I will say that I think it was hampered by the first person narrative. McCaughrean discusses a lot of important things that I think should be discussed in children’s literature: child abuse, domestic violence, gender dynamics. I even think that she discusses them in the kind of way that is appropriate when trying to talk about these things with children. It’s the kind of book that I can see a worthy, Guardian-reading, lentil-cooking parent reading with a child, and working through the issues; it’s very much a book-club kind of book. However, reading it alone, without having a structure with which to ask those questions, is a less satisfying experience. It’s clear to an adult reading the book that many aspects of the cultural set-up in ancient China are troubling to modern eyes, and it’s also clear that McCaughrean is not condoning these things in any way. The problem is that Haoyou is such an accurately-realised product of those times: as a working-class, uneducated boy, growing up in an environment when women were property and children were a nuisance, he unconsciously echoes those attitudes and values constantly. The dismissive way he speaks of and corrects his cousin, Mipeng, even though she is a grown woman and he is a twelve-year-old boy, is very telling. It also doesn’t seem that he ever entirely learns that this is an unacceptable way to think about women, even though other characters occasionally demonstrate other attitudes.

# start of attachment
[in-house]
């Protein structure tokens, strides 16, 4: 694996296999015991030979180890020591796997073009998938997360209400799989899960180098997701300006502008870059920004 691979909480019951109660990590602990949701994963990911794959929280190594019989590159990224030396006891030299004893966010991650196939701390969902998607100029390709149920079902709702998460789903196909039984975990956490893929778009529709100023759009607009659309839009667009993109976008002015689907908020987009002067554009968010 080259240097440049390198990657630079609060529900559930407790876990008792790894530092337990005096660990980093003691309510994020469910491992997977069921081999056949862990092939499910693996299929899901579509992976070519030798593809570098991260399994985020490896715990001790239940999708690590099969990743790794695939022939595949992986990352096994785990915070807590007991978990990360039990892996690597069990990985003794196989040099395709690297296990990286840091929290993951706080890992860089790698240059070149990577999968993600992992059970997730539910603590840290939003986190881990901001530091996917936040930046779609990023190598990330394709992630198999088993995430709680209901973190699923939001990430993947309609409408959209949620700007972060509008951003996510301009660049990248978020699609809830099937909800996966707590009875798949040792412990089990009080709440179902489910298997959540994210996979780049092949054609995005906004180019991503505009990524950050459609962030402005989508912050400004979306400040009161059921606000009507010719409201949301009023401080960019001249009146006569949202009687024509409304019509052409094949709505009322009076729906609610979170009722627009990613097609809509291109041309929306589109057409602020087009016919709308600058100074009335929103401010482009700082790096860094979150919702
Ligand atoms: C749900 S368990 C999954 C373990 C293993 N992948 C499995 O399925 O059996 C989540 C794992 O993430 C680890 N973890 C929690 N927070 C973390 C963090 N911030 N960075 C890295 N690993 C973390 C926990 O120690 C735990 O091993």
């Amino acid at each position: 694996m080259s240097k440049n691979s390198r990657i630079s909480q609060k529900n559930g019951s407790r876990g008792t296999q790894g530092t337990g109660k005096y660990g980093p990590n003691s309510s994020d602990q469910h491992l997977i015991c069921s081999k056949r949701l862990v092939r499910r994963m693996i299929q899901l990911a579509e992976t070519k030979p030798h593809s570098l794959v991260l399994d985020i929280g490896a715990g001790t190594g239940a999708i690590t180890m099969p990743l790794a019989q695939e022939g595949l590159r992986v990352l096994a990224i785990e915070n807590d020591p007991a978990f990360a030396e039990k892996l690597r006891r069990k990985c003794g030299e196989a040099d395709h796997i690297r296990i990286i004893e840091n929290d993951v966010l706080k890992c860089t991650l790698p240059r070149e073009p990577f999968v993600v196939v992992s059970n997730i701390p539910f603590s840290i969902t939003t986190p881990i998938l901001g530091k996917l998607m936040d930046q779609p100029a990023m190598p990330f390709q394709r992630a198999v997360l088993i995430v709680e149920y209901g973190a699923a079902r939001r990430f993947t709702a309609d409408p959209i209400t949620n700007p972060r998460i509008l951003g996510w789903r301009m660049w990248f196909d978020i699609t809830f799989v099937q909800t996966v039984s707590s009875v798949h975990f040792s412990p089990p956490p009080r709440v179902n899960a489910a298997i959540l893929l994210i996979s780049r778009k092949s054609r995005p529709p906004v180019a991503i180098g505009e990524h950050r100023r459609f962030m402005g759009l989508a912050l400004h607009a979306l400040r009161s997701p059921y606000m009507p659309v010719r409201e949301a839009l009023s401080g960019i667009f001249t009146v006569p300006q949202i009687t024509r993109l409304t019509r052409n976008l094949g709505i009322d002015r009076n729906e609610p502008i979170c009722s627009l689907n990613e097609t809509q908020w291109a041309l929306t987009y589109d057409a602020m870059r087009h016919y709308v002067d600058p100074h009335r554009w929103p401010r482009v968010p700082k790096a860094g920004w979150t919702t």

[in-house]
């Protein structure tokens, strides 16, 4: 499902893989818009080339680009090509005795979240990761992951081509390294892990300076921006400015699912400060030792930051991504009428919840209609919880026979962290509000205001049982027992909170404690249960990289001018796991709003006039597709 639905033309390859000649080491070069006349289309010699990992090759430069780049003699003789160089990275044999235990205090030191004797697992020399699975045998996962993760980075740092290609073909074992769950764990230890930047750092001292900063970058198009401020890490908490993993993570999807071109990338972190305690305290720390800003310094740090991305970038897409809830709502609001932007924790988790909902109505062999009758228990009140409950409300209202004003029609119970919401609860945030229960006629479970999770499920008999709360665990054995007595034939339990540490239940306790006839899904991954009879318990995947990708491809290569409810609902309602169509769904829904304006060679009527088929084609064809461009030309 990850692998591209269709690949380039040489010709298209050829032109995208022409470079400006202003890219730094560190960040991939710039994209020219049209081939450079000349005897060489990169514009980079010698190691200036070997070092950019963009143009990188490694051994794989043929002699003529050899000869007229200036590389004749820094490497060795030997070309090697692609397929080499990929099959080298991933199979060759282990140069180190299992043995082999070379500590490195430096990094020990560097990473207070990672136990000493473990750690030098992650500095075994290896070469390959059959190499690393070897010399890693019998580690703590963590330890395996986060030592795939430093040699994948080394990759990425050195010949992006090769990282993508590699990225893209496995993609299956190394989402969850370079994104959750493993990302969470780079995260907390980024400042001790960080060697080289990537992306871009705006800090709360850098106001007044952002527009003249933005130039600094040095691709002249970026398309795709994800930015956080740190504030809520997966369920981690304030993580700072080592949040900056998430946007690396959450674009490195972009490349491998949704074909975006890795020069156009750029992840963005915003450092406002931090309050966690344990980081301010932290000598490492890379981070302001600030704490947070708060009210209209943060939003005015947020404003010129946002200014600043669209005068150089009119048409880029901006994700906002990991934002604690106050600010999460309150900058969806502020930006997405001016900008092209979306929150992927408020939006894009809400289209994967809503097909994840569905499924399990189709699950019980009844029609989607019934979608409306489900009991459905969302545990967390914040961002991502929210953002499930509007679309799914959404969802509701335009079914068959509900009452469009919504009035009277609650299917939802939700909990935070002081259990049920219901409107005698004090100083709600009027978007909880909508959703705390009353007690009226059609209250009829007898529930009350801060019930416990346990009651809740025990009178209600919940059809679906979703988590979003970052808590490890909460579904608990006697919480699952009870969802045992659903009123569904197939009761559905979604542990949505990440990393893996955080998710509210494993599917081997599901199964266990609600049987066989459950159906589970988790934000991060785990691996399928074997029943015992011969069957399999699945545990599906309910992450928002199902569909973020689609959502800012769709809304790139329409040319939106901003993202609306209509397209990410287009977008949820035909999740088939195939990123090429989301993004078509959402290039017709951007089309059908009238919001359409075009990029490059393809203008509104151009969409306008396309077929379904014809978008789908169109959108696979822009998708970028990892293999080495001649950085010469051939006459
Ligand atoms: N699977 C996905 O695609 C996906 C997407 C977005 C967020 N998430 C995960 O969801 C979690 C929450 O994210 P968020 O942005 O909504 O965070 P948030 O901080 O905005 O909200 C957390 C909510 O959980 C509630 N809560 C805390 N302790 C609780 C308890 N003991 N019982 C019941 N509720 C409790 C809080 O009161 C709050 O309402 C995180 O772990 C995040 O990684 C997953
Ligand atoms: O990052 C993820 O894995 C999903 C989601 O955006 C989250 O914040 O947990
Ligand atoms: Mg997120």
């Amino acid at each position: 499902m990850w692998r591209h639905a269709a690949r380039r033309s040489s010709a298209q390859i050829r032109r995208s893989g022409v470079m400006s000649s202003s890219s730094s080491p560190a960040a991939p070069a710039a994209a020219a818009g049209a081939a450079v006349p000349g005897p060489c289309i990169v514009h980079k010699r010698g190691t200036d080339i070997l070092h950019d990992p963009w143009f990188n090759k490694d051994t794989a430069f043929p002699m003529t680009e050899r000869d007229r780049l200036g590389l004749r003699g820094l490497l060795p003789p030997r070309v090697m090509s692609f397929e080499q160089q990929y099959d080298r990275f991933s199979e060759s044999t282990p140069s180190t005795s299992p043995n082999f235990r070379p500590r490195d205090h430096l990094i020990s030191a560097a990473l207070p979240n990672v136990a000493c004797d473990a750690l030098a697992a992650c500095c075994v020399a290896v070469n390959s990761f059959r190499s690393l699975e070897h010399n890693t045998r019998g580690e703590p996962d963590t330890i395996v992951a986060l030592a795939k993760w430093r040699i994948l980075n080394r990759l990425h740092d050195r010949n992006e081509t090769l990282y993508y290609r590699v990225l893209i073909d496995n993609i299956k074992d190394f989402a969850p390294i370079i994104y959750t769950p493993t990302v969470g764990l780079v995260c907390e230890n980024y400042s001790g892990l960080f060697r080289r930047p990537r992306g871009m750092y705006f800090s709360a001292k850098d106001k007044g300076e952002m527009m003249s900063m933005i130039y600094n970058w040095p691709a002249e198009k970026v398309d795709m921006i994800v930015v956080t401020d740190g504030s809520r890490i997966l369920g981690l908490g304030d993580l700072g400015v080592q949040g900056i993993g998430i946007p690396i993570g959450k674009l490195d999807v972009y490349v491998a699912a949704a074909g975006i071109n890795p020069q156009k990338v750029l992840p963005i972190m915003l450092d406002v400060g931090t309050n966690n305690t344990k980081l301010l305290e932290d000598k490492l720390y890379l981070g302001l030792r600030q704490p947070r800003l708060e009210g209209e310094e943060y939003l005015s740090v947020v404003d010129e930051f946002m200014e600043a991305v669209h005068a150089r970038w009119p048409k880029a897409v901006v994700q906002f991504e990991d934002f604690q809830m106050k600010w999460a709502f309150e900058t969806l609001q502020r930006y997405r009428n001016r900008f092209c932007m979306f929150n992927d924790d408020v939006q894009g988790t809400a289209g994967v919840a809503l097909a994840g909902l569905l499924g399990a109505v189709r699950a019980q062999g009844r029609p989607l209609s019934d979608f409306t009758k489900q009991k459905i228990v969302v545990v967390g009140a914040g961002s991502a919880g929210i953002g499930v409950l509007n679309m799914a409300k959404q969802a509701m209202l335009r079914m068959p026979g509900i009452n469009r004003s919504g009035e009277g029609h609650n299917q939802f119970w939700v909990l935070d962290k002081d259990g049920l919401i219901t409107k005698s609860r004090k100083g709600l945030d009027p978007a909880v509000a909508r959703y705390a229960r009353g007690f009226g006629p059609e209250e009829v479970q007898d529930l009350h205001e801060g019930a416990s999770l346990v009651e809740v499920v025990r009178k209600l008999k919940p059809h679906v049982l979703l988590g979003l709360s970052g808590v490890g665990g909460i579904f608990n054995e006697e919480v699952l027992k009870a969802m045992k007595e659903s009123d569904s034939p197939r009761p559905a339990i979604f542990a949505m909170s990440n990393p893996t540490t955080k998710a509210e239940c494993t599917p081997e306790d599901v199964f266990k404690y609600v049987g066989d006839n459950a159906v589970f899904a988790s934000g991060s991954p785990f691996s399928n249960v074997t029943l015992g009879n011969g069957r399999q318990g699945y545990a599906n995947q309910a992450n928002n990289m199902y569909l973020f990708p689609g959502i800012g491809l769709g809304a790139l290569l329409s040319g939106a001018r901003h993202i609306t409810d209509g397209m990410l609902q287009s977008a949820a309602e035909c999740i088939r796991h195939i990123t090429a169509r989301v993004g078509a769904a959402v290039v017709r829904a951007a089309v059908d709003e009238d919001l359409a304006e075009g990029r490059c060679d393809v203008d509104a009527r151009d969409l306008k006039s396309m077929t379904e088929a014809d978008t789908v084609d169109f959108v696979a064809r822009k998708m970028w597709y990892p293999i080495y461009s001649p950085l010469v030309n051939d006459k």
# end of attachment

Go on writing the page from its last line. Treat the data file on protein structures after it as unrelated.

The same goes for the financial and emotional abuse perpetrated on Haoyou and his mother throughout the novel by the family patriarch: although these issues are slightly resolved in the closing two or three pages of the novel, there isn’t really sufficient closure, given that this book is aimed at children and some quite serious issues have been raised. Haoyou’s lack of education and the ingrained customs of his family may well account for his unquestioning nature and acceptance of the world around him, but it also makes him an unsatisfying narrator. I wanted to see more character development in him.